Identifying 130,000 of our friends and making sure that they actually mail in their ballots is a formidable feat, but it’s finding the 25 candidates that’s most challenging. By my count, we are about 50% there, but we need to close that gap as soon as possible. In my opinion, to run an effective campaign for 2022, candidates — especially unknowns — must declare before the end of this year at the latest.

There is no shortage of smart, hard-working people who share our core values. Many are currently leading non-profits, involved in advocacy groups, are small business entrepreneurs or perhaps are at the university. However, convincing them to run for election to public office is another story.

Most potential candidates are fearful of the unknown, of losing and of being a “public person.” Many will claim “their skin is not thick enough” or that they will not be able to please or to compromise or to resist speaking their mind. Some are afraid — perhaps rightfully so — of the personal or professional repercussions that may come with challenging the power of the establishment.

In my 16 years of experience serving in public office, while the apprehension is justified, the pluses of serving in public office far outweigh the negatives.

Please, you know who you are. You know deep down that you are needed. You know that you can do the job. And you know that the experience of helping to make positive change happen will be incredibly rewarding.

So, will you be one of the 25? And/or will you stand with the 130,000?

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About the Author

Gary Hooser

Gary Hooser is executive director of the Pono Hawaii Initiative, a former Hawaii state senator (2002-2010) and Senate majority leader (2006-2010), and a former director of the state Office of Environmental Quality Control.

Latest Comments (0)

Term limits for Hawaii legislature would be a platform I'd vote for. Will a candidate dare intro that as a campaign point? Certainly the (D) party won't be backing him/her.

Chigao · 2 years ago

Gee, Gary, you were on the inside of Hawaii's political arena for 8 years, you were a player, a mover, and a shaker.And after 8 years, you came out angry, and now you want us to go through the same frustrating experience? I doubt you will get many candidates, unless they're sadomasochists.As the gumpster says, as long as the 1 party-political mafia gate-holders have a stranglehold on who gets to be a candidate, you will only see more of the same.I do like your tenacious spirit, but somehow you are going to have to charm those who are calling you a Marxist, and convince them that unless we initiate change soon, we are going to get reactionary Marxists taking over a broken political system. You got much work to do, Gary, stay on it!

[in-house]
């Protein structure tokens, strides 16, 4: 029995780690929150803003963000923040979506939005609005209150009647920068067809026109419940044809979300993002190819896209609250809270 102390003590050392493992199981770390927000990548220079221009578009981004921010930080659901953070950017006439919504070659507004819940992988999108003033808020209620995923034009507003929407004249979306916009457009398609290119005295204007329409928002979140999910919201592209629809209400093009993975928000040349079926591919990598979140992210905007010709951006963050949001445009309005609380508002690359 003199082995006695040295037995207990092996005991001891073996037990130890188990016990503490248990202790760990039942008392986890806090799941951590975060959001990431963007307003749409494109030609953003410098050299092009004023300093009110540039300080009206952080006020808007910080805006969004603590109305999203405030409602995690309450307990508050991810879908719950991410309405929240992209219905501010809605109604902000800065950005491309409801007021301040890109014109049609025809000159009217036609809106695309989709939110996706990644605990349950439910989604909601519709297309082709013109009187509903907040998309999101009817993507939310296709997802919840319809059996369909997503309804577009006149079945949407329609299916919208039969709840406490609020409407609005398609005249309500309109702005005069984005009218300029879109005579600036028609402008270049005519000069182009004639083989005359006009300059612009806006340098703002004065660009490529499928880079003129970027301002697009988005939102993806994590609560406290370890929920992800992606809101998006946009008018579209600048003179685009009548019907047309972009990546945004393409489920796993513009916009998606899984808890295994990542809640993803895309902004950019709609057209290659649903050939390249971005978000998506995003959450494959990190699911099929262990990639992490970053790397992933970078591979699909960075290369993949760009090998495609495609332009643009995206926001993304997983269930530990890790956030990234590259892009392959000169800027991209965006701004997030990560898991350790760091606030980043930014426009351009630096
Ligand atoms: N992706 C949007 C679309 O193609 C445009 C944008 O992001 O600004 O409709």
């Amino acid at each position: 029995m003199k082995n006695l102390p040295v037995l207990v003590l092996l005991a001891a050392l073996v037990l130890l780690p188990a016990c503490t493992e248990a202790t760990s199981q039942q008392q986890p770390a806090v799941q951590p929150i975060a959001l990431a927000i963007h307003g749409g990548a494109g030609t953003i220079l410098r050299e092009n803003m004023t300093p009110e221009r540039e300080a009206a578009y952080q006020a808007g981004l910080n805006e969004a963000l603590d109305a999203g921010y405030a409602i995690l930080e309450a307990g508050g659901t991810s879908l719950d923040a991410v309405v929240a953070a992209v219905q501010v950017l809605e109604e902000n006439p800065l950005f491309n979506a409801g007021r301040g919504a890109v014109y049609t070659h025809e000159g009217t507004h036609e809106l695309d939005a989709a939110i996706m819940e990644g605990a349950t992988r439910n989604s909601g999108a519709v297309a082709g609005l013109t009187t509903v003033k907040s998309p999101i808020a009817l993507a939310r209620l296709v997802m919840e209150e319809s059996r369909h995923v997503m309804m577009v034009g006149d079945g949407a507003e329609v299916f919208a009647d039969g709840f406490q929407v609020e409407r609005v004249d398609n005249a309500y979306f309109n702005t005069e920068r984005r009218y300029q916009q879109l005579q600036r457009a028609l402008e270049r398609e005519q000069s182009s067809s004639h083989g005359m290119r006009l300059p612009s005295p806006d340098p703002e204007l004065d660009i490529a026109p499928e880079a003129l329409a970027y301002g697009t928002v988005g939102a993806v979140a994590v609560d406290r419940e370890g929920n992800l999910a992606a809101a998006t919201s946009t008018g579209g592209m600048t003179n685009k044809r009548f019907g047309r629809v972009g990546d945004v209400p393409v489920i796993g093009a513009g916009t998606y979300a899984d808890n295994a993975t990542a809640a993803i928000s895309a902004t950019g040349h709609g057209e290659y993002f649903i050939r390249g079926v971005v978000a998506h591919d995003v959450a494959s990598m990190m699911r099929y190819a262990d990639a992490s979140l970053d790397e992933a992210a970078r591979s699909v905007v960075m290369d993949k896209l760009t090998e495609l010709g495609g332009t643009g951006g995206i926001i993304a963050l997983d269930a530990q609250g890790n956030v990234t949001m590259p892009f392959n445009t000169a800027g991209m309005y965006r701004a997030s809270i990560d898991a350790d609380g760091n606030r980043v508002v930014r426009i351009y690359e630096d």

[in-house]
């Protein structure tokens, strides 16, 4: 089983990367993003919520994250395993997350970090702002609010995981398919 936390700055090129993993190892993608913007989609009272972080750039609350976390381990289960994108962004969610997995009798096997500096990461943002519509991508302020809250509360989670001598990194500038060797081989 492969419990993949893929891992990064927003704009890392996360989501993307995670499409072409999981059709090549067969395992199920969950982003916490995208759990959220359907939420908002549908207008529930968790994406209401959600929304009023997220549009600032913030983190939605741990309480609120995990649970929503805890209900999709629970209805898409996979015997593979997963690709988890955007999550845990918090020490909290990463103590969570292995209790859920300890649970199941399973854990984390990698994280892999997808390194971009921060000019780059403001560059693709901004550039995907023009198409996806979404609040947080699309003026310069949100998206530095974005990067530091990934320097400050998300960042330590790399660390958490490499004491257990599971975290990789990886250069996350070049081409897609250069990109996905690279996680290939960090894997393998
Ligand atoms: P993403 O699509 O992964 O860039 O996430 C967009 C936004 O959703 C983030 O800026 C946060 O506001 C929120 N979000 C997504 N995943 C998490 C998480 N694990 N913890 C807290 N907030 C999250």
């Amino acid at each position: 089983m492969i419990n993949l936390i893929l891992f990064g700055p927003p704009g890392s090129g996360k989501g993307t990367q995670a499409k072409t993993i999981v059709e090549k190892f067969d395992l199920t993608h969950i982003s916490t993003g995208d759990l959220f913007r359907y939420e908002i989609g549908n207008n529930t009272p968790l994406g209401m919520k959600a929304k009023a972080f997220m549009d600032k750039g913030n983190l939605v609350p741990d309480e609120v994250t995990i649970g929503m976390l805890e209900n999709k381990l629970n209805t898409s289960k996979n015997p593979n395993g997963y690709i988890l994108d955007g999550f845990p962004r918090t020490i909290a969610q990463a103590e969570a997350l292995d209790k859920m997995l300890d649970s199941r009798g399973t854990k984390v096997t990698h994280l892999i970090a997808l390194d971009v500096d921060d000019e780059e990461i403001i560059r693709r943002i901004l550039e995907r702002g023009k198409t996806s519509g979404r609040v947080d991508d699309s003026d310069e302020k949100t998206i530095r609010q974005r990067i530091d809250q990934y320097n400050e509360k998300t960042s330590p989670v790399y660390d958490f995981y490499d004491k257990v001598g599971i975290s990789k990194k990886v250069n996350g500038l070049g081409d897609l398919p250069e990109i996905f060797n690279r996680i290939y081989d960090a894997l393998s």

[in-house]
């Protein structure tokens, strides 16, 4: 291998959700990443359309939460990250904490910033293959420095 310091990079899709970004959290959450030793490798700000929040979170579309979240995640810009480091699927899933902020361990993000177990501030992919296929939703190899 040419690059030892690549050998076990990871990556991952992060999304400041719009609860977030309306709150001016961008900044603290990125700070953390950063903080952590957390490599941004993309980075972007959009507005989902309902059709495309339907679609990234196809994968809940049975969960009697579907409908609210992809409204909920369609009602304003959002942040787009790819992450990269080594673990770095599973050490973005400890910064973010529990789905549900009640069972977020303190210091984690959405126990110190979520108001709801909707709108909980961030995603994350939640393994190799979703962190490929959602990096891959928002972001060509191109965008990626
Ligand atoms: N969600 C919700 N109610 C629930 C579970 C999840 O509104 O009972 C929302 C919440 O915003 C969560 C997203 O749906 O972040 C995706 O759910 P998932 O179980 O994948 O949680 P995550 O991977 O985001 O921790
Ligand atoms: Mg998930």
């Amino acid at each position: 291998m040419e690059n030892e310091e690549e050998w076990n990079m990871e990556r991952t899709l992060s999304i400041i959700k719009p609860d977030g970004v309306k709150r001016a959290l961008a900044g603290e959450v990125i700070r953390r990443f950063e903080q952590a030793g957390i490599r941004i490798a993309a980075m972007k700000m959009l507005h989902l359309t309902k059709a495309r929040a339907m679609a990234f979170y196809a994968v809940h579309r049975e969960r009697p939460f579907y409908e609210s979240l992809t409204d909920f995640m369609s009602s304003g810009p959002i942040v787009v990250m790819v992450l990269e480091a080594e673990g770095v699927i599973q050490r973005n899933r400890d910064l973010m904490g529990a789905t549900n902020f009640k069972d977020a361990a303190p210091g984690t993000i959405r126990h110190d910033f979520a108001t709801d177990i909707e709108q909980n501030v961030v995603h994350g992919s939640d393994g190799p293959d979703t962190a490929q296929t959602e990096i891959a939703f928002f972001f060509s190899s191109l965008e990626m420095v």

Joseppi · 2 years ago

We don't need more money than them, but we still need a lot of money, and that's a problem.  Lots of community organizers, social workers, nonprofit sector people, etc. from all walks of life can't afford the price of a ticket to enter the political arena.  For the high profile races you can get small dollar donations from around the US, or if you're a Republican you can get rich friends to write thousand dollar checks.And the other thing is time.  Most people work full time time jobs or more, and probably have family obligations, so it's not like they can quit their two jobs and hire a nanny.Why we can't rally around voter owned elections bewilders me.  So what I'd suggest is seeing if the unions will financially support a couple (more?) candidates, or find the movement some other sugar daddy/momma to bankroll a slate of candidates.  And where are the nonprofit 501(c)(4) pacs?  Why are they all sitting on the sidelines?  ACLU, Planned Parenthood, NRDC, etc., etc., etc. have got to get off their collective war chests and fund state and local candidates - at least a little.

Frank_DeGiacomo · 2 years ago